7.     Helping to create a healthy, active democracy is a core function of the educational system that should include every stage of education and must go beyond the focus on digital literacy. The focus of concerns about mis-information and dis-information is on digital platforms because digital is the main conduit through which information is disseminated. Fundamental skills of critical analysis and distinguishing serious democratic debate from populist crowd baiting, however are not specific to the medium through which the information is carried. Digital literacy can help educate people to understand the process that channelled certain information to them. Being able to engage in a healthy democratic discussion, to listen to opposing points of view and evaluate the positions based on their merits, however requires an education focusing on human social dynamics, not technology.


Online campaigning

4. Would greater transparency in the online spending and campaigning of political groups improve the electoral process in the UK by ensuring accountability, and if so what should this transparency look like?

8.     Greater transparency on online campaigning by political groups would help address some of the threats to democracy in the UK. To effectively hold political campaigns to account, however, future regulation should not only focus on spending, but also the use of targeting technologies and personal data of the electorate. In fact, restrictions on the use of personal data – including data revealing one’s political opinions – are already in place under data protection law.[6] Policymakers should further investigate how data protection principles should apply to political campaigning. For example, further legislation may be introduced to empower electoral regulators to issue a code of practice to define what constitutes a legitimate interest by campaign groups (and is thus permissible even without securing individual consent) and what constitutes unfair practices (and is thus prohibited regardless of individual consent).

9.     An effective regime designed to enhance transparency in online political campaigning should cover at least the following areas: (1) a requirement of a detailed statement on the political group’s spend on different online platforms and the marketing methods employed; (2) a compulsory, publicly accessible archive of any online political advertisements and direct-marking messages to internet users and the criteria of targeting; (3) a platform-specific – or ideally, cross-platform – portal to allow internet users to review when and how they have been targeted with political messages and by which political groups.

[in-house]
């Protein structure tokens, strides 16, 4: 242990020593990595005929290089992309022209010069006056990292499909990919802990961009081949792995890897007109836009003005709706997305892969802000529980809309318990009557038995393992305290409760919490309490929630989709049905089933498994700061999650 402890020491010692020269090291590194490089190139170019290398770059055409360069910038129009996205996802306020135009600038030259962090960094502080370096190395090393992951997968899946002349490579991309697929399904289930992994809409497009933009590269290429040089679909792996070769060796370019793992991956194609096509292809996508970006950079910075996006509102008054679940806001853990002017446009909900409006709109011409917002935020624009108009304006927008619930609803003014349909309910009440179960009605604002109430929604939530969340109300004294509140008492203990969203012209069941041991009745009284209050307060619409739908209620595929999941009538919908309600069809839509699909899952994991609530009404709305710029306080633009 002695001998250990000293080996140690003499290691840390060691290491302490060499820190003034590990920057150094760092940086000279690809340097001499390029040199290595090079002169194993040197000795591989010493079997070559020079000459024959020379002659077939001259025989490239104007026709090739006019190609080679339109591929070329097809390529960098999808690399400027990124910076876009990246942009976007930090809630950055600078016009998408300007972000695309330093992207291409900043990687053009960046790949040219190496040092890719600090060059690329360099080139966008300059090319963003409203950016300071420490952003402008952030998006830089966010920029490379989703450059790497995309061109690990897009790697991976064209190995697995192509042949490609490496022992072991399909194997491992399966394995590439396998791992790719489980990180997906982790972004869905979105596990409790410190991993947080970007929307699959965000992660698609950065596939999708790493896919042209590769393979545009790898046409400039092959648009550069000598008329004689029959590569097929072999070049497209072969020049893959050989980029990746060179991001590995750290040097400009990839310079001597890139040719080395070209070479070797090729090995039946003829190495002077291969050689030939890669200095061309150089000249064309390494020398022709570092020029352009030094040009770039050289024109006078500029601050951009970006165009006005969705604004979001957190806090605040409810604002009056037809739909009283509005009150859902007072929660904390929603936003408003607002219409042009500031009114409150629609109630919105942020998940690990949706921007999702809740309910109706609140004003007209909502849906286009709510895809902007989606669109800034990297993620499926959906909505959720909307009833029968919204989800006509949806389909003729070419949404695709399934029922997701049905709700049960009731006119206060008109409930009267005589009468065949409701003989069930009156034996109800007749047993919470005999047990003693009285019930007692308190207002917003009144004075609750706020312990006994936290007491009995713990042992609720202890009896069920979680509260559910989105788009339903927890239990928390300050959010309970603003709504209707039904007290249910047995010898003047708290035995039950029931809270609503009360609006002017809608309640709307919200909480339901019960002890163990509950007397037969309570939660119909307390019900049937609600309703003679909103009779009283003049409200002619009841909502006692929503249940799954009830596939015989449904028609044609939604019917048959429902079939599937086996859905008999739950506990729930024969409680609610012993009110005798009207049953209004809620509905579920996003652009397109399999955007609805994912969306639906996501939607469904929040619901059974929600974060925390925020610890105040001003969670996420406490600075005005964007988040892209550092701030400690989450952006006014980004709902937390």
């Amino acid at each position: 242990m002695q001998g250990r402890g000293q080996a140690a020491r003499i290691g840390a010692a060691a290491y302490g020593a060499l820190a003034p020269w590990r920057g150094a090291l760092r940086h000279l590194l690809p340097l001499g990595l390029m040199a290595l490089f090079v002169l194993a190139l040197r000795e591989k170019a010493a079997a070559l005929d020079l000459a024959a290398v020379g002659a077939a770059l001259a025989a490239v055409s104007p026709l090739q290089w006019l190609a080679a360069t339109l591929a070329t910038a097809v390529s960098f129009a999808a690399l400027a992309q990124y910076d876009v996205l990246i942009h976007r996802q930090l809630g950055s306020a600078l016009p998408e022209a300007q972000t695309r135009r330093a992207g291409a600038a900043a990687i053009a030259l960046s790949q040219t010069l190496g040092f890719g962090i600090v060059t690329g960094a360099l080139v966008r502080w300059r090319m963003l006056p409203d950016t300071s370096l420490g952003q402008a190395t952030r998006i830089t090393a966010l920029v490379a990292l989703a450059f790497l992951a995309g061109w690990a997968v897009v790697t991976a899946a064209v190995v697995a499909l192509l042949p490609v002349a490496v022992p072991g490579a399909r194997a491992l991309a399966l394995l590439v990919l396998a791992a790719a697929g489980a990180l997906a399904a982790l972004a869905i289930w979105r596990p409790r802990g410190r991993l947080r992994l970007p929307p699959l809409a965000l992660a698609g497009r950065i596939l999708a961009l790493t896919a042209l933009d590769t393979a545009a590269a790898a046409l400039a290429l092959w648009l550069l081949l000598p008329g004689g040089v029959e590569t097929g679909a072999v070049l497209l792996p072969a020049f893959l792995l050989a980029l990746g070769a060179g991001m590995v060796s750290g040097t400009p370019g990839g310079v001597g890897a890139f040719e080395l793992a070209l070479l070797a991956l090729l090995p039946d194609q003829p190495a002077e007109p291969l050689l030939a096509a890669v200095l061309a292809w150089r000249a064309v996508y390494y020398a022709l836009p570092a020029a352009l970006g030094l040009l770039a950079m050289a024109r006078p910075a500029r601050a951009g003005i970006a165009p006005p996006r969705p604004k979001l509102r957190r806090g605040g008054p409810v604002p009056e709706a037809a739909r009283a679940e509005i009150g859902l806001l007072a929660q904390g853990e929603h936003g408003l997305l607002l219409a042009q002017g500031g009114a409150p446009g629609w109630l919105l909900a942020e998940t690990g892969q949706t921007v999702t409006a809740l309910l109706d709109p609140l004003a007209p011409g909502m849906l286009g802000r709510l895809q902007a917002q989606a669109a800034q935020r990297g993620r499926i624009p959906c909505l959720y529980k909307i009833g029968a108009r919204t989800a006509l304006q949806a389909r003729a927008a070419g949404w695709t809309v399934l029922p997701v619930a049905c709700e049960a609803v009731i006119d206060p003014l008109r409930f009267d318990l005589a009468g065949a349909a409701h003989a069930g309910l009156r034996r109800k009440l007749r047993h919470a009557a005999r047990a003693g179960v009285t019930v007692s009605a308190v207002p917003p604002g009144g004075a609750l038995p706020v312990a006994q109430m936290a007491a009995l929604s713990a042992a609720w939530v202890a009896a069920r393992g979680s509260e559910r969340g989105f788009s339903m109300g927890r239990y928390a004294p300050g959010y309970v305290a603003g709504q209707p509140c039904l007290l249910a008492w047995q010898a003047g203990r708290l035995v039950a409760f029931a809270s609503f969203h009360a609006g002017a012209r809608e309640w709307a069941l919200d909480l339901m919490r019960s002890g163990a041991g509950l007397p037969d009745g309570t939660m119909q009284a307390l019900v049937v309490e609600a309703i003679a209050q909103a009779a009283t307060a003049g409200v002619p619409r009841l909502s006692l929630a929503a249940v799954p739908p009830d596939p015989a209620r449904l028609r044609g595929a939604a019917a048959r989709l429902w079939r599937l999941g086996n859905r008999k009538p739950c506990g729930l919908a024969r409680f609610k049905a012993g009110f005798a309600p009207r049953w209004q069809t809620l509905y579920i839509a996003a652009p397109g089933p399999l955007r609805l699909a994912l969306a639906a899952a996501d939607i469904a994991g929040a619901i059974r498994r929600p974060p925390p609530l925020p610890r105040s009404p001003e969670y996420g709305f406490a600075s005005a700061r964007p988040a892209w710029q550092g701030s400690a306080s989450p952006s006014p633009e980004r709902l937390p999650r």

5. What effect does online targeted advertising have on the political process, and what effects could it have in the future? Should there be additional regulation of political advertising?

10.                         Online targeted advertising may exhibit its negative effects on the political process at least in the following three ways:

11.                         First, it may create chilling effects on internet users who are conscious of online tracking enabled by online advertising practices, and thus subject to “self-censorship” when expressing their opinions online.[7]

12.                         Second, political campaigners may gain unfair advantages through opaque targeting practices, which can be highly powerful yet hard to trace.[8] This may include using protected characteristics to identify and influence susceptible groups or disseminating false claims about opposition groups that are hard to noticed and corrected by the latter.

13.                         Third, targeted advertising may also deepen social division by generating “filter bubbles” that polarise voters. There is a substantial risk that voters may be exposed to political messages from limited sources and thus lose sight of the full landscape of the political discourse.[9]


Privacy and anonymity

6. To what extent does increasing use of encrypted messaging and private groups present a challenge to the democratic process?

14.                         Encrypted messaging and private groups are sometimes considered to have facilitated the dissemination of harmful content and mis-/disinformation by making such abuses more difficult to regulate. However, strong encryption also plays an important role in improving confidentiality of communications and has a positive impact on user trust, which forms an important part of the foundation of a democratic society.[10]

15.                         Private groups (like WhatsApp), that are not already politically homogenous, tend to have a more discourse-oriented character compared to the more information-dissemination focused character of open platforms (like Twitter). The quality of debate on private group platforms therefore depends on the general (technology-independent) capacity towards democratic discourse. The use of encrypted messaging and private groups by political groups tends to focus on organising of their followers. Political campaigning is not directly done on these platforms.

16.                         In most widely available end-to-end encrypted systems, the platform provider also supplies the app that decrypts the data and presents it to the user. It is often overlooked, yet entirely reasonable, that such apps could be implementing some of controls mandated on “the platform” after the data has been decrypted, and in a manner that limits the privacy impact.